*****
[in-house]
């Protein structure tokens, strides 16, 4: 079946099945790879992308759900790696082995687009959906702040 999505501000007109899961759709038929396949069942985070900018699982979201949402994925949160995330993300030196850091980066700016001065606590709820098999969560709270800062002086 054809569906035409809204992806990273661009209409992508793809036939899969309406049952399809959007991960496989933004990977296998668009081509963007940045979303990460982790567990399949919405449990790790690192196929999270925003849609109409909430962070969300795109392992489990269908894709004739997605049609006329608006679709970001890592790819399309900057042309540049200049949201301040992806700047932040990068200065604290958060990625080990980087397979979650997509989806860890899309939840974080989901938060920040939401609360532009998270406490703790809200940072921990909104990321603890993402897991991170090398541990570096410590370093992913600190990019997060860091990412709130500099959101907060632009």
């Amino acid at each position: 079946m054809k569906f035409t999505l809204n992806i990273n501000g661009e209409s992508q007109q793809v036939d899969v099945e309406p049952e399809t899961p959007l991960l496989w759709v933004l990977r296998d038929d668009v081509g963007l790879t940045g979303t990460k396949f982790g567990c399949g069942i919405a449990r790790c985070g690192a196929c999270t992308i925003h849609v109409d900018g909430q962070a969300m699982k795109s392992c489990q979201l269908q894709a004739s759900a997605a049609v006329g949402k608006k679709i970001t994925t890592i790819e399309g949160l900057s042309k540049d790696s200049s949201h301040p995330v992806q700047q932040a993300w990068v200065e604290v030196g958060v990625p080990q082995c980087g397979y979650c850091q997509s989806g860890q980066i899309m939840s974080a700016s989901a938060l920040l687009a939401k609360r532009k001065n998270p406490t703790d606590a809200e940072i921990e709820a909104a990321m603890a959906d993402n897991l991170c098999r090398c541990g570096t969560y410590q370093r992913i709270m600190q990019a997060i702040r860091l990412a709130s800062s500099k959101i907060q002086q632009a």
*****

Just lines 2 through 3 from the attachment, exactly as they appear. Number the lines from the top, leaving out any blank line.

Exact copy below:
């Protein structure tokens, strides 16, 4: 079946099945790879992308759900790696082995687009959906702040 999505501000007109899961759709038929396949069942985070900018699982979201949402994925949160995330993300030196850091980066700016001065606590709820098999969560709270800062002086 054809569906035409809204992806990273661009209409992508793809036939899969309406049952399809959007991960496989933004990977296998668009081509963007940045979303990460982790567990399949919405449990790790690192196929999270925003849609109409909430962070969300795109392992489990269908894709004739997605049609006329608006679709970001890592790819399309900057042309540049200049949201301040992806700047932040990068200065604290958060990625080990980087397979979650997509989806860890899309939840974080989901938060920040939401609360532009998270406490703790809200940072921990909104990321603890993402897991991170090398541990570096410590370093992913600190990019997060860091990412709130500099959101907060632009």
């Amino acid at each position: 079946m054809k569906f035409t999505l809204n992806i990273n501000g661009e209409s992508q007109q793809v036939d899969v099945e309406p049952e399809t899961p959007l991960l496989w759709v933004l990977r296998d038929d668009v081509g963007l790879t940045g979303t990460k396949f982790g567990c399949g069942i919405a449990r790790c985070g690192a196929c999270t992308i925003h849609v109409d900018g909430q962070a969300m699982k795109s392992c489990q979201l269908q894709a004739s759900a997605a049609v006329g949402k608006k679709i970001t994925t890592i790819e399309g949160l900057s042309k540049d790696s200049s949201h301040p995330v992806q700047q932040a993300w990068v200065e604290v030196g958060v990625p080990q082995c980087g397979y979650c850091q997509s989806g860890q980066i899309m939840s974080a700016s989901a938060l920040l687009a939401k609360r532009k001065n998270p406490t703790d606590a809200e940072i921990e709820a909104a990321m603890a959906d993402n897991l991170c098999r090398c541990g570096t969560y410590q370093r992913i709270m600190q990019a997060i702040r860091l990412a709130s800062s500099k959101i907060q002086q632009a």